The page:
BBC NI gets its act together with drama

Network TV targets set for region are a “challenge”, but drama production is thriving

BBC Northern Ireland’s contribution to network television programming for 2013 will be boosted by two dramas: The Fall and the second series of police corruption drama Line of Duty, which was wooed to Belfast after filming its first series in Birmingham

BBC Northern Ireland’s contribution to network television programming for 2013 will be boosted by two dramas: The Fall and the second series of police corruption drama Line of Duty, which was wooed to Belfast after filming its first series in Birmingham

 

When RTÉ executive Steve Carson re-joins BBC Northern Ireland at the end of the year to become its head of productions, he will find an organisation that has stepped up its involvement in drama, is seeking to commission more non-drama output from the independent sector and is “entering a more stable phase”, according to its director Peter Johnston.

The man with overall responsibility for BBC NI – and Carson’s new boss – says the division wants to “find the things that we really want to be known for” and “be realistic about the things that we have in our favour” after a period of cutbacks that saw the closure of 100 posts.

Wider BBC network
As well as spending BBC NI’s local programming budget – £54 million in 2013 – Carson will be charged with growing the contribution that Northern Ireland makes to the wider BBC network.

The broadcaster wants to increase the amount of network television programming (shows that are broadcast not just locally, but across the BBC network) that it sources from each of the “nations”, Scotland, Wales and Northern Ireland.

But in Northern Ireland’s case there is some way to go. In 2012, content from Northern Ireland accounted for just 1.3 per cent of the total network television spending. The target is to increase this to 3 per cent by 2016.

“The target remains 3 per cent and it is a challenge,” says Johnston . Indeed, it represents a 600 per cent growth rate from its starting position. There has been “rapid progress” in some years, but in other years – including 2012 – its percentage share of network spending has fallen back.

Projects lined up in 2012 bode well for the future, however, and the region’s contribution for 2013 will be boosted by two BBC Two dramas: The Fall and the second series of police corruption drama Line of Duty, which was wooed to Belfast after filming its first series in Birmingham.

Meanwhile, BBC comedy Blandings, produced by Mammoth Screen, is filming its second series in Northern Ireland, “which is a bit surreal”, says Johnston, given the “very English” nature of the PG Wodehouse adaptation, while first world War dramas The Wipers Times and the yet-to-be-aired three-parter 37 Days were both shot in the North. “Once you get some momentum, you start to build up skills,” he says.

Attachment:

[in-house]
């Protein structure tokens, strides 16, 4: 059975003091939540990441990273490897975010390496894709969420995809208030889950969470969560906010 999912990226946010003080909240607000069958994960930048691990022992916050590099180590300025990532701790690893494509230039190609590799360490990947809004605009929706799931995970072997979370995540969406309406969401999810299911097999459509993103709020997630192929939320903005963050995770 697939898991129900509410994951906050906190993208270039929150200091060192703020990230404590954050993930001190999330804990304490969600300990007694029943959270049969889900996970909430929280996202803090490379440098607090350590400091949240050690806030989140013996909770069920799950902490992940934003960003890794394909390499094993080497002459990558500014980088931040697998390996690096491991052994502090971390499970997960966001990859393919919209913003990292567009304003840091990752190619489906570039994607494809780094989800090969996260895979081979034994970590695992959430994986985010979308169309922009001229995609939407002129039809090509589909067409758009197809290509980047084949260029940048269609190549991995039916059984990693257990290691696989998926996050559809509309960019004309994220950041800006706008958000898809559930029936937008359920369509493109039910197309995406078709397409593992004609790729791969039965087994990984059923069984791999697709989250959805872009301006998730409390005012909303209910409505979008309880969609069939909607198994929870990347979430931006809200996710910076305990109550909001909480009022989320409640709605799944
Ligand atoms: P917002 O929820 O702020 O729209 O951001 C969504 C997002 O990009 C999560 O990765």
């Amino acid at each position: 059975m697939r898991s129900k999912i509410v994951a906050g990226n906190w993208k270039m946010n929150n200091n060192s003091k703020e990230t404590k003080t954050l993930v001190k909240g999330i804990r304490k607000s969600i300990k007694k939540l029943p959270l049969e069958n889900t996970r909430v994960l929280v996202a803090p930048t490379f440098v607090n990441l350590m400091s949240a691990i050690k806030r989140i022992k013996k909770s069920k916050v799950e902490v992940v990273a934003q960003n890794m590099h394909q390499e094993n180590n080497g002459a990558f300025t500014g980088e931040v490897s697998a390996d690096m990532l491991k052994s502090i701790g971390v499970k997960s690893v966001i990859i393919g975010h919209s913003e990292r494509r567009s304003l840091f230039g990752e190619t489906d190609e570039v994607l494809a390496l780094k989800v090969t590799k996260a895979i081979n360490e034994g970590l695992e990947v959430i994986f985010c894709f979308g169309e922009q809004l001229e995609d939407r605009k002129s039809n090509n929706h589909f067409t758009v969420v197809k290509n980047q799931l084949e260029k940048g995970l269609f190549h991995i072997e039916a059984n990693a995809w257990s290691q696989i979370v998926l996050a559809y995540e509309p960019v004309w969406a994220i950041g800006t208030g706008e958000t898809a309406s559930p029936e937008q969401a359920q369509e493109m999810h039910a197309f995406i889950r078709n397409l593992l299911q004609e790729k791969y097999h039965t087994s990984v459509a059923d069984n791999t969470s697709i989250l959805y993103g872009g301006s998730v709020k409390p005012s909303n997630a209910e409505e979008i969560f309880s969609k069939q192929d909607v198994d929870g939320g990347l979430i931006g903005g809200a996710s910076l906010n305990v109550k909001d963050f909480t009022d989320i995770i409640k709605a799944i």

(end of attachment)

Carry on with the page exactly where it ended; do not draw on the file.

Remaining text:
The success of The Fall was an important moment – one quarter of the population of Northern Ireland watched it, according to Johnston. But BBC Northern Ireland’s contribution to BBC drama output did not begin with the serial killer five-parter, he points out, citing the slightly less sadistic 1996-2001 Sunday evening staple Ballykissangel, which was shot in Co Wicklow.

“Drama output has gone through peaks and troughs, as things do,” he says. Beyond drama, the division’s contribution to in-house current affairs (it targets 10 editions of Panorama a year) and in-house factual (this means segments on The One Show, Sunday Morning Live and Wanted Down Under) have stepped up.

But it is the non-drama commissions from the independent sector where it has been “harder to make progress”, and it is working with Northern Ireland Screen and the network television commissioners to improve its record in this area, Johnston says.

Audience plurality
For the BBC, the targets for regional contributions to network-wide television spending are designed to make its output more reflective of the plurality of its audience – so that it isn’t the case that Northern Ireland and its people only ever appear on screens in Britain in the news headlines.

The BBC’s Audience Council for Northern Ireland observed in its report in July that audiences want “a more authentic portrayal of a modern and changing society in Northern Ireland on the BBC’s networks” and lamented the fact there had been “relatively few transfers” of programmes made by BBC NI to the wider network to date.

A more representative public service broadcaster is “absolutely at the heart” of the network television spending targets, says Johnston.

“It’s also a recognition that the licence fee is collected in every region. It’s about returning the investment of the audience through the economic impact of the productions filmed here.”